The phospholipid class composition of Pneumocystis carinii carinii freshly isolated from infected lungs generally resembled that of the host lung, suggesting that the parasite scavenges lung alveolar lipids. However, subtle quantitative differences were demonstrated, indicating that the pathogen has the metabolic capacity to de novo synthesize, or at least tailor, its lipids. The concentration of phosphatidylcholine, the major lung surfactant lipid, in the organism was lower than that in lungs of normal and immunosuppressed uninfected rats, and the concentration of phosphatidylinositol was higher. Phosphonolipids were not detected in the organism by chemical analysis and nuclear magnetic resonance spectrometry. The immunosuppressive regimen alone caused increases in both surfactant protein A and the lipid content of the whole lung. The lungs of rats that were subjected to corticosteroid immunosuppression and had heavy parasite loads had dramatically elevated surfactant protein A levels, whereas the lipid contents of these lungs were not different from lipid contents in whole lungs of immunosuppressed uninfected rats. P. carinii was found to concentrate lipids, indicating that a large amount of the lipids in the whole infected rat lung was within the parasites residing in the organ. These observations have important implications relevant to the use of corticosteroid therapy for P. carinii pneumonitis.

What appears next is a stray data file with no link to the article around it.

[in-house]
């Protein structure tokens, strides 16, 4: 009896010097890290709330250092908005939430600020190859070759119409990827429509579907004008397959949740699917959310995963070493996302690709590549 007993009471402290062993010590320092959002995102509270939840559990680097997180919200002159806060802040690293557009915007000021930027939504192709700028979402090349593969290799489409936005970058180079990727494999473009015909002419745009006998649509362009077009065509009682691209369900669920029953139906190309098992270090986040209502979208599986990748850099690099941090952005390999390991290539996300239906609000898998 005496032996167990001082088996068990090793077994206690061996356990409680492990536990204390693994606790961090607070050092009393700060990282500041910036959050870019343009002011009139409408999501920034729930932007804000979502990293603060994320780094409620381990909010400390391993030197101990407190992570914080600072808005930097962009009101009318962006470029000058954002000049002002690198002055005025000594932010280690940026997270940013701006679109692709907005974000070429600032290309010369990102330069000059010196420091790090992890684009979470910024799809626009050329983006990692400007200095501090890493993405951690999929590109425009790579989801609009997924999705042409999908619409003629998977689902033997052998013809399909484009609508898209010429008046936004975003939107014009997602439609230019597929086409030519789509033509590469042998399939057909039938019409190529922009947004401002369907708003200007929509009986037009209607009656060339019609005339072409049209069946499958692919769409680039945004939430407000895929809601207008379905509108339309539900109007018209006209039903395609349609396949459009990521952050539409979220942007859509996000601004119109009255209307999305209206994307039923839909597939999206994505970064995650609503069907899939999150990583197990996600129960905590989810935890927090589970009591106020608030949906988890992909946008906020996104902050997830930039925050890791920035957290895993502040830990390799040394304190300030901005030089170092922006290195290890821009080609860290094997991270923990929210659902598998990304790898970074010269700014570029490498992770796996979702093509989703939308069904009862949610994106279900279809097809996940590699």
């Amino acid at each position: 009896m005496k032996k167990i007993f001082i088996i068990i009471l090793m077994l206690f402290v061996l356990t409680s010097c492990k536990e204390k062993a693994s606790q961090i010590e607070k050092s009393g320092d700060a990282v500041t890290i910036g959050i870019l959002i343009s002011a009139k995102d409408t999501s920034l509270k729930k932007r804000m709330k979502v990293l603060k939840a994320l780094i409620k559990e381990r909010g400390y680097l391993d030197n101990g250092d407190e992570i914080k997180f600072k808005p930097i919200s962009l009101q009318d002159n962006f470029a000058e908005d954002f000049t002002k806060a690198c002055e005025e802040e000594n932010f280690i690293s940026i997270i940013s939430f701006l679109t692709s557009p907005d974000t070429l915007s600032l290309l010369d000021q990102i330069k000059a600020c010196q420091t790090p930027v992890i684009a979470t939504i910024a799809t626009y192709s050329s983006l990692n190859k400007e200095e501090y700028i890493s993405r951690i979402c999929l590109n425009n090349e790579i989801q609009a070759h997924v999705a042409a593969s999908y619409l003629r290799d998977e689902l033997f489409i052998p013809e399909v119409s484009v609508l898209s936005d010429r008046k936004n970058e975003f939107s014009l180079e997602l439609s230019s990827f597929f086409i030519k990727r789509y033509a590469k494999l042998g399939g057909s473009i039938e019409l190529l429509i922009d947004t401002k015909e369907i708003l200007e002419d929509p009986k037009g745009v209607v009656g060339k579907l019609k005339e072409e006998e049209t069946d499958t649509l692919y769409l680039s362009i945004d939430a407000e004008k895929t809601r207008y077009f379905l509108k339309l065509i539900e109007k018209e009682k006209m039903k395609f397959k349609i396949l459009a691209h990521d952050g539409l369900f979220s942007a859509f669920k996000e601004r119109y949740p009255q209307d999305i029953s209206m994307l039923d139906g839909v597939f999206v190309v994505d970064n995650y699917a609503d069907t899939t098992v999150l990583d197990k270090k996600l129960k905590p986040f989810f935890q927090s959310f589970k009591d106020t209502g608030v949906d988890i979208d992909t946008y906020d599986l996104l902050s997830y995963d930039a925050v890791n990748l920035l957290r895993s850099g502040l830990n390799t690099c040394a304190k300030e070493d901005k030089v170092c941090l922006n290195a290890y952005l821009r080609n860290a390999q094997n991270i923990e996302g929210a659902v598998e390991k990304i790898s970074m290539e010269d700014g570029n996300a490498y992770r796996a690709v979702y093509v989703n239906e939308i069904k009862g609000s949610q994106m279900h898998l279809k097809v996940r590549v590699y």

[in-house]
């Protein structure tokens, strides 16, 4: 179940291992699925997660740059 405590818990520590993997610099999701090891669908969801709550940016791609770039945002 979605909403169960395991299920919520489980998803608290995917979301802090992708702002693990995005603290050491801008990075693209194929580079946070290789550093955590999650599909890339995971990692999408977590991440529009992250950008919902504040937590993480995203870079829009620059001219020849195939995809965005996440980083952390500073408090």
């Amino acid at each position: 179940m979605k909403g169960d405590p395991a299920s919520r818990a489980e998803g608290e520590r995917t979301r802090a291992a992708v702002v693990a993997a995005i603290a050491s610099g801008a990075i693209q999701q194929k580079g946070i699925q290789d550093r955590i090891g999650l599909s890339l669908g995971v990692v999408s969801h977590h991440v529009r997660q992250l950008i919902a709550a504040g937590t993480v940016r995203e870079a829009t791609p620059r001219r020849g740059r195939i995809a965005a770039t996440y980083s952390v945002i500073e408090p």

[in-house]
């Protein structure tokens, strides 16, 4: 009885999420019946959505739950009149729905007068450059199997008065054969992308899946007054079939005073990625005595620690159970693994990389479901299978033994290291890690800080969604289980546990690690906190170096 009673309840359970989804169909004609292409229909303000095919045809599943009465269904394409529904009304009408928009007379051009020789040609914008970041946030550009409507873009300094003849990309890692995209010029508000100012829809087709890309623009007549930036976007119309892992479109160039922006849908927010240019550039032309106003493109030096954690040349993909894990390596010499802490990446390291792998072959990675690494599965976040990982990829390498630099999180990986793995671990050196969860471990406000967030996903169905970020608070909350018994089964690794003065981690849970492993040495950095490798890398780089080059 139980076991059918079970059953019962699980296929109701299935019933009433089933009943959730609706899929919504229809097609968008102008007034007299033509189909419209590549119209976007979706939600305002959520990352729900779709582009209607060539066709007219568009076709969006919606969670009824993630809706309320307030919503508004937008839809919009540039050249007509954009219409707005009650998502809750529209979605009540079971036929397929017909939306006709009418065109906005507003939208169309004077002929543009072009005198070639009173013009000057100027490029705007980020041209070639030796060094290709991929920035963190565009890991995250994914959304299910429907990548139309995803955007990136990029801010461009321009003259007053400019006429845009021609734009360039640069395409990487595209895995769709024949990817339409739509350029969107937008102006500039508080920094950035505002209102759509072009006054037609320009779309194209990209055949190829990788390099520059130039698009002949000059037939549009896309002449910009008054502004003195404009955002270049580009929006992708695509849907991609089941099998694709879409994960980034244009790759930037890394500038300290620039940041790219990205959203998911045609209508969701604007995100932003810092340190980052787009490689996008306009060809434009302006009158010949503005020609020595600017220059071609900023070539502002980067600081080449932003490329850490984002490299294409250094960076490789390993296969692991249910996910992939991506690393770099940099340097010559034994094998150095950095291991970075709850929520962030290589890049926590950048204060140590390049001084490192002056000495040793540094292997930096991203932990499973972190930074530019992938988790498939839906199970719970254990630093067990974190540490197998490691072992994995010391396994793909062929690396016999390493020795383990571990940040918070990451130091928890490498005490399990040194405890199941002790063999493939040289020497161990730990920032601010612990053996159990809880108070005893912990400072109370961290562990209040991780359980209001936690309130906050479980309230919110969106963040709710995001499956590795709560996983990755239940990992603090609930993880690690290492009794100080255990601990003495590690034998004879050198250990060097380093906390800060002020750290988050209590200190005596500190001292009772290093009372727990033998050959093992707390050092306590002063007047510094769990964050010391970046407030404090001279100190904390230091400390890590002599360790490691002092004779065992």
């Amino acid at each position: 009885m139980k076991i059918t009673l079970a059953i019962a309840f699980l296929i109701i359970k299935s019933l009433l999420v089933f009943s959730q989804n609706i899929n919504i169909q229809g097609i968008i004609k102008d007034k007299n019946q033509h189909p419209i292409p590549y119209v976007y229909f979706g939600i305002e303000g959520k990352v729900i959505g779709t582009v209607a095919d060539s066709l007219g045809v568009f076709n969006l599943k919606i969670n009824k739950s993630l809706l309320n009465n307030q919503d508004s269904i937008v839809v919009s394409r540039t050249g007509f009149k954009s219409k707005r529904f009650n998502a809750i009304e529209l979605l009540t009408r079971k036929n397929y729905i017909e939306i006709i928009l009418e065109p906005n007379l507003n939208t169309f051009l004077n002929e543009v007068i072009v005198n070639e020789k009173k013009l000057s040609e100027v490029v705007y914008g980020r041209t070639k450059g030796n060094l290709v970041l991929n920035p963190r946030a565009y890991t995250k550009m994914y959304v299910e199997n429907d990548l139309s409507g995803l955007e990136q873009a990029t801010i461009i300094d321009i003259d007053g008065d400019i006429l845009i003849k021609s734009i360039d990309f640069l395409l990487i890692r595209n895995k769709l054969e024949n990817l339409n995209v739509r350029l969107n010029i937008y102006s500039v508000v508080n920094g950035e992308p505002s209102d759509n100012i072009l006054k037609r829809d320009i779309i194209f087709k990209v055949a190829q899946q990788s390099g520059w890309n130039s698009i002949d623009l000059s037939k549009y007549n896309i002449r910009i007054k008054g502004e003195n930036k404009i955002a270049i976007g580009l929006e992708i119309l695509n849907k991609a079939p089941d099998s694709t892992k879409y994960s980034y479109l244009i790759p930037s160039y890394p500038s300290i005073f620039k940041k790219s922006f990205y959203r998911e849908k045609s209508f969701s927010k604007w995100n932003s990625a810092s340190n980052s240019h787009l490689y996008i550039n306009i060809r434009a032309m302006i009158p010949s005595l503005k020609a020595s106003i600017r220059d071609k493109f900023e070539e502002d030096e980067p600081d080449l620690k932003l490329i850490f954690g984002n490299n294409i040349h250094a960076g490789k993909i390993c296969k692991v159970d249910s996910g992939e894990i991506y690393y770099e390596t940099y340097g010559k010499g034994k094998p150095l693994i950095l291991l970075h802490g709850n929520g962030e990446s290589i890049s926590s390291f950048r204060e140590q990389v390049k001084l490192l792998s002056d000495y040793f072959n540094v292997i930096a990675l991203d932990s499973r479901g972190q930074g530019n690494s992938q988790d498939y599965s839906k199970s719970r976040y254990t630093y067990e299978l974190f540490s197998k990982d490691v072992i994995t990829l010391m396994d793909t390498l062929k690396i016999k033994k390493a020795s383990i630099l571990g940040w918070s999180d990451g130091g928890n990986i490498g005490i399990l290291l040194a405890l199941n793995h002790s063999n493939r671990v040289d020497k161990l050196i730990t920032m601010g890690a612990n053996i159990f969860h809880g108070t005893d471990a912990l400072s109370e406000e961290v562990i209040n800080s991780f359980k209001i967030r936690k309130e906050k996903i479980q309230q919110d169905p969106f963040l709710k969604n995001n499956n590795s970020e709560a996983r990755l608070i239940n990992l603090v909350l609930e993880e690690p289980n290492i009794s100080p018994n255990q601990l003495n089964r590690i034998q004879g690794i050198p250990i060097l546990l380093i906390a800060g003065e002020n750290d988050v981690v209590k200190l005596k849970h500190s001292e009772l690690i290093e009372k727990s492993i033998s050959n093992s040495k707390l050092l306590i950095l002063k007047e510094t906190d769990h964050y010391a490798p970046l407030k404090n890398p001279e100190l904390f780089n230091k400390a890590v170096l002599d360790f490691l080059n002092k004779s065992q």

ASJC Scopus subject areas
- Infectious Diseases